If you’re using international employees, you need to take a cohesive approach to your new payroll and compensation plan. Here are a couple tips that can help you stay compliant when paying foreign workers.

Know and Understand the Local Laws

You probably know everything there is to know about the business payroll laws in your country. But the local laws can be drastically different when you’re expanding into new countries. Each area has its own tax regulations and payroll legislature.

It’s up to you to know the local legislature and understand how it fits within your company if you’re going to be doing business on foreign soil. Unfamiliarity and ignorance are no excuse for tax fraud or illegal payment methods. You’ll need to sign up with the appropriate payroll authorities, maintain accounts, and regularly submit required information. And since payroll legislature is constantly changing, you’ll need to stay up to date on all the current data in order to stay compliant.

Consider Conversion Rates

Naturally, you’re going to have a payroll budget—but this budget is set in your country’s funds. Do you know what it actually amounts to in the funds of other countries? To ensure you don’t accidentally go over your budget because of the difference in funds, always consider conversion rates before you hire international employees. Additionally, currency conversion rates fluctuate, so consider this fluctuation and try to convert your funds at the most advantageous times so you don’t get hit with a huge exchange rate that can hurt your budget unexpectedly.

Of course this is on the assumption that the salary you offer in your own country for a specific position will be the same expectation of someone with the same type of qualifications in another country.  Understanding salary expectations in another country should be part of your research due diligence when hiring any foreign team members.

Consider Cultural Nuances

Depending on where you’re hiring your new international employees, the cultural nuances when it comes to payment can be vastly different from yours. For example, in some countries, employees are paid monthly rather than bi-weekly. The rules surrounding paid time off, overtime as well as family obligations vary from country to country as well as the worker’s expectation of health benefits and retirement investments.  On top of learning and understanding the local payroll laws, you’ll also need to take some time to learn the unwritten rules in the country you’re considering expanding in.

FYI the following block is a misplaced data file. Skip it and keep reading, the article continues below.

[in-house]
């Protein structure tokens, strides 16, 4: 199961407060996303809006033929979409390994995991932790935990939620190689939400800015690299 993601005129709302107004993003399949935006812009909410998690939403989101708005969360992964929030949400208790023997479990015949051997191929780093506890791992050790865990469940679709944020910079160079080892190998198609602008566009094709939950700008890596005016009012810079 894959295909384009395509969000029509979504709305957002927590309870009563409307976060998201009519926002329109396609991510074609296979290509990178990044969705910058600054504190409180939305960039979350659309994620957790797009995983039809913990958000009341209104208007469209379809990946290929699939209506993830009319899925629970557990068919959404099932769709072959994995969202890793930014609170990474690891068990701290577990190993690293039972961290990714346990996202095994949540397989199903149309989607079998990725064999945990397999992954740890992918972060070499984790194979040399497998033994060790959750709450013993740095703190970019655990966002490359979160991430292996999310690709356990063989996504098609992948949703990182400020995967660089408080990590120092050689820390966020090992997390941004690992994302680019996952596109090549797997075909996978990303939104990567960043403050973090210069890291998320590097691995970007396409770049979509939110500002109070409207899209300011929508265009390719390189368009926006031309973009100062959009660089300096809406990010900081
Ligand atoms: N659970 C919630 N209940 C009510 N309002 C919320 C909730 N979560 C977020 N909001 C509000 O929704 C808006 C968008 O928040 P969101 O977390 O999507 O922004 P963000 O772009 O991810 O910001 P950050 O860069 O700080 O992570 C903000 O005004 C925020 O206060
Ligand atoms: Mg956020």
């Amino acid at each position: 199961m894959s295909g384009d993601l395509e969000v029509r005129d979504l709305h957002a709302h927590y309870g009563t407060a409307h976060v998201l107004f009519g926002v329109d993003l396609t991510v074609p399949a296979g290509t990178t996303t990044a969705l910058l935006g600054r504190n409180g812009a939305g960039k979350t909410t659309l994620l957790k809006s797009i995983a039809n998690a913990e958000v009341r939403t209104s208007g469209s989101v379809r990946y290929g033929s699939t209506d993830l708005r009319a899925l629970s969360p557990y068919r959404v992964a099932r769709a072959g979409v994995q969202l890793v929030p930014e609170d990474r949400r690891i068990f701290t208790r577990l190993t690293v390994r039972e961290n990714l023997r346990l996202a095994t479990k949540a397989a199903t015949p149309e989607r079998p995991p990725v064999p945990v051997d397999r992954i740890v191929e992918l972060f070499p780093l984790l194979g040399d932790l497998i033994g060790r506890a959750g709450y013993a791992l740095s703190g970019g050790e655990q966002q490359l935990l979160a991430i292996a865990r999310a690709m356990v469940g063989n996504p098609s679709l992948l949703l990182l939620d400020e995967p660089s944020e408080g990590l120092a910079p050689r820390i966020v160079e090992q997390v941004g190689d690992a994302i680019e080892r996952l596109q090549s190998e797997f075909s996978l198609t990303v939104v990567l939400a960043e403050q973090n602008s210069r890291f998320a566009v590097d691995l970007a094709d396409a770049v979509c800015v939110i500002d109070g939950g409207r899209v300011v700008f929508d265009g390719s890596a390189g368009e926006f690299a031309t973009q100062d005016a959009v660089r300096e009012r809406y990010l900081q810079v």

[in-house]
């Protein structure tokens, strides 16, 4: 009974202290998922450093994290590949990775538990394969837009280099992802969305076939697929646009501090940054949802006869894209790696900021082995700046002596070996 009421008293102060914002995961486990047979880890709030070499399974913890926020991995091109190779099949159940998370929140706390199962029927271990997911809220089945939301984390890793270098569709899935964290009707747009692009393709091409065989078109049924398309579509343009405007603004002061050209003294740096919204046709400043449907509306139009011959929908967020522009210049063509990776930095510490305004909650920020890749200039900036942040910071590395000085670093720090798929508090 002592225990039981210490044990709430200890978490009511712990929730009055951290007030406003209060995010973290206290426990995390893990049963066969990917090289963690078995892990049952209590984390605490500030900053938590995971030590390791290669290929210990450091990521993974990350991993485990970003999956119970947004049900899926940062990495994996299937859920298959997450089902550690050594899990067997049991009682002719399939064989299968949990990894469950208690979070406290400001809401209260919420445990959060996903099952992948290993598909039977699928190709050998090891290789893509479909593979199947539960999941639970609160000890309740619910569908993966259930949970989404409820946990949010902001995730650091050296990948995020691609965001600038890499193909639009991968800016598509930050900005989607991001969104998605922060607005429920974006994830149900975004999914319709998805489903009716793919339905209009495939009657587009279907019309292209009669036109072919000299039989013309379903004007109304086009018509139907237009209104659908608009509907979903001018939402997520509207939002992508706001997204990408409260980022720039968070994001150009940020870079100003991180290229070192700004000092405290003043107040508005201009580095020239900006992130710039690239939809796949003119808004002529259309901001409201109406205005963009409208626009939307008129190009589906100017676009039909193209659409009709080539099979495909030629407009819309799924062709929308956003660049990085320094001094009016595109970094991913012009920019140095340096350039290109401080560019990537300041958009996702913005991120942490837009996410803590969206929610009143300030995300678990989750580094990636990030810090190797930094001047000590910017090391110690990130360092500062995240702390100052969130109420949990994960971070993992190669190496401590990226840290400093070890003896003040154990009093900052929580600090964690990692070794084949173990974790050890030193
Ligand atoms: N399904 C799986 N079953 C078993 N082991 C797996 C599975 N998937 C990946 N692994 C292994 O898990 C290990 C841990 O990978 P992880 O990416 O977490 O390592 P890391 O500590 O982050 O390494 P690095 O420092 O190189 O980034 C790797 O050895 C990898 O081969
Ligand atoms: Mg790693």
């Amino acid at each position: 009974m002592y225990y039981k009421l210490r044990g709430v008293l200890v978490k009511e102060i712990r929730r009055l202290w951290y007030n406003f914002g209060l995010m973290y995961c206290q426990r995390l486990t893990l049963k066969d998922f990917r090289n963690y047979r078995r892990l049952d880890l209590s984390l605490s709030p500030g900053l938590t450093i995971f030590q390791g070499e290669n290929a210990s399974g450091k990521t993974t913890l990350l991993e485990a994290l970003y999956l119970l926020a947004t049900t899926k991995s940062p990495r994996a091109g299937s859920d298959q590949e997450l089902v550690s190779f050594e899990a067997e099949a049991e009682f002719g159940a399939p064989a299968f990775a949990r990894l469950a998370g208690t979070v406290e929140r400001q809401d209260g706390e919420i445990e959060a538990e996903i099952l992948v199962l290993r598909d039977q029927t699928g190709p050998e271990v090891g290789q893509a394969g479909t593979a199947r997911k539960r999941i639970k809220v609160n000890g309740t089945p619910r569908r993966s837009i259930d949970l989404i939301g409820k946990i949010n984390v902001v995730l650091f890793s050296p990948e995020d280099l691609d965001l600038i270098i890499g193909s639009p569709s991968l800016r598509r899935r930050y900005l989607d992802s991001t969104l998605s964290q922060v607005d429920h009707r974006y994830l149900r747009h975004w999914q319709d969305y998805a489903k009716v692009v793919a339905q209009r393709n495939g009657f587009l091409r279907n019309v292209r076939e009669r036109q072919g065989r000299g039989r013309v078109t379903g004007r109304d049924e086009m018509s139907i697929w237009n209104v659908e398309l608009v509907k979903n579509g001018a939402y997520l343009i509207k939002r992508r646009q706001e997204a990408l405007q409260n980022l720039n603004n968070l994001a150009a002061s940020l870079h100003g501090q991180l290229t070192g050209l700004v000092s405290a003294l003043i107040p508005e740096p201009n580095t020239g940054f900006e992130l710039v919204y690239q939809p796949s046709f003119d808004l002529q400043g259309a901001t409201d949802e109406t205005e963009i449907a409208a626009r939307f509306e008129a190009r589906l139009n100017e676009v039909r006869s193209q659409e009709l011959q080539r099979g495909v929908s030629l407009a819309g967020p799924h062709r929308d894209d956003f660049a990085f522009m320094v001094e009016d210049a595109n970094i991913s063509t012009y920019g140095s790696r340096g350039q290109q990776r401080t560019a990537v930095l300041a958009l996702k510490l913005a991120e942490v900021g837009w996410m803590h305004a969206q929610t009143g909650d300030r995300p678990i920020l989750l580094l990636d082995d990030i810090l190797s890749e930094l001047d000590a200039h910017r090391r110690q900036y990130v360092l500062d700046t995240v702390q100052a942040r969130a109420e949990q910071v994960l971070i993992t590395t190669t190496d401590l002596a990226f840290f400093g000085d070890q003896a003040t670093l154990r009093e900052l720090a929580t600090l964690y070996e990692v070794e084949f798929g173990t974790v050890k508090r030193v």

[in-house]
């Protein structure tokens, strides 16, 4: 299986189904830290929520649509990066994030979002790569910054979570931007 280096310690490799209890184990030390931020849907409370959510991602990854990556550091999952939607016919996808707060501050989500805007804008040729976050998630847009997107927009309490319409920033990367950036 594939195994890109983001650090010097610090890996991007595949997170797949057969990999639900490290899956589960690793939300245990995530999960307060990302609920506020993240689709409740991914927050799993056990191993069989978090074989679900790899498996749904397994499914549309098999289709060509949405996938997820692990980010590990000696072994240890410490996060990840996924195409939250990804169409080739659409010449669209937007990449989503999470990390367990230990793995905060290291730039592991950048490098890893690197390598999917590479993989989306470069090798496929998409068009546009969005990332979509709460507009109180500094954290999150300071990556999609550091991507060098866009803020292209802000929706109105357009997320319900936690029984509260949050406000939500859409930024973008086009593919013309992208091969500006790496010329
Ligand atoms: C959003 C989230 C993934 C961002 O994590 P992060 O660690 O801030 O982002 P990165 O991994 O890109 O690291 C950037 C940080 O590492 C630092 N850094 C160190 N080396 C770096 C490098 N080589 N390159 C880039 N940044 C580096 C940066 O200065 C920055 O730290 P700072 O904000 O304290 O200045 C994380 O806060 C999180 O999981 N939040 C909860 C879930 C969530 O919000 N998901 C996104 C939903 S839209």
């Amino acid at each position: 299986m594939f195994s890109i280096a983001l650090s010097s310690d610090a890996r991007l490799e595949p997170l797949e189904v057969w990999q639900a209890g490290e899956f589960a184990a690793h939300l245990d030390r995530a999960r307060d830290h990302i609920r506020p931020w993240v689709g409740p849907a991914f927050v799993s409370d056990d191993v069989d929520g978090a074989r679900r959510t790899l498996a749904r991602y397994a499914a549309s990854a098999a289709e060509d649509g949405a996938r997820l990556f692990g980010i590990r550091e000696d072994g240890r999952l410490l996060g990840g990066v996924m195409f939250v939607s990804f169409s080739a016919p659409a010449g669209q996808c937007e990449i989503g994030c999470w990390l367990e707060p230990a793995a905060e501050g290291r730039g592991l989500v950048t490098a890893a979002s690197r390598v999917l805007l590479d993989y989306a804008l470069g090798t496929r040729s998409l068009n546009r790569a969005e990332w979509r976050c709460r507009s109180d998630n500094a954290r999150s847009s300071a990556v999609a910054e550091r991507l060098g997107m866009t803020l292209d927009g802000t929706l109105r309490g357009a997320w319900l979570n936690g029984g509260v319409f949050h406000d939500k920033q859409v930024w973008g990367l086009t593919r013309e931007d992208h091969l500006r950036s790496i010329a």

Outsource Payroll

Some payroll providers specialize in helping foreign countries expand into their country.  Often called a Professional Employment Organization (PEO) or Employer of Record (EOR), they have the knowledge and experience needed to make sure you’re always compliant from not only a payroll perspective but also when it comes to meeting employment standards within the worker’s country.  They’ll take on the responsibility of compliance, make sure you’re always in line with the local employment and tax laws, and keep track of all the appropriate information you need to protect your company while paying foreign workers. They take over the time-consuming and complex responsibility so you can stay focused on more important business tasks during your expansion.

Protect Your Company in Foreign Markets

When you’re expanding into foreign markets, it makes sense to hire international employees to work from their respected countries. However, if you don’t know and understand the local laws, exchange rates, and cultural nuances, your new endeavour can end up costing you far more than you expected. Stay up to date or outsource your payroll and HR to a local employer of record for best results.

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Topics: Pay International Employees, International Employees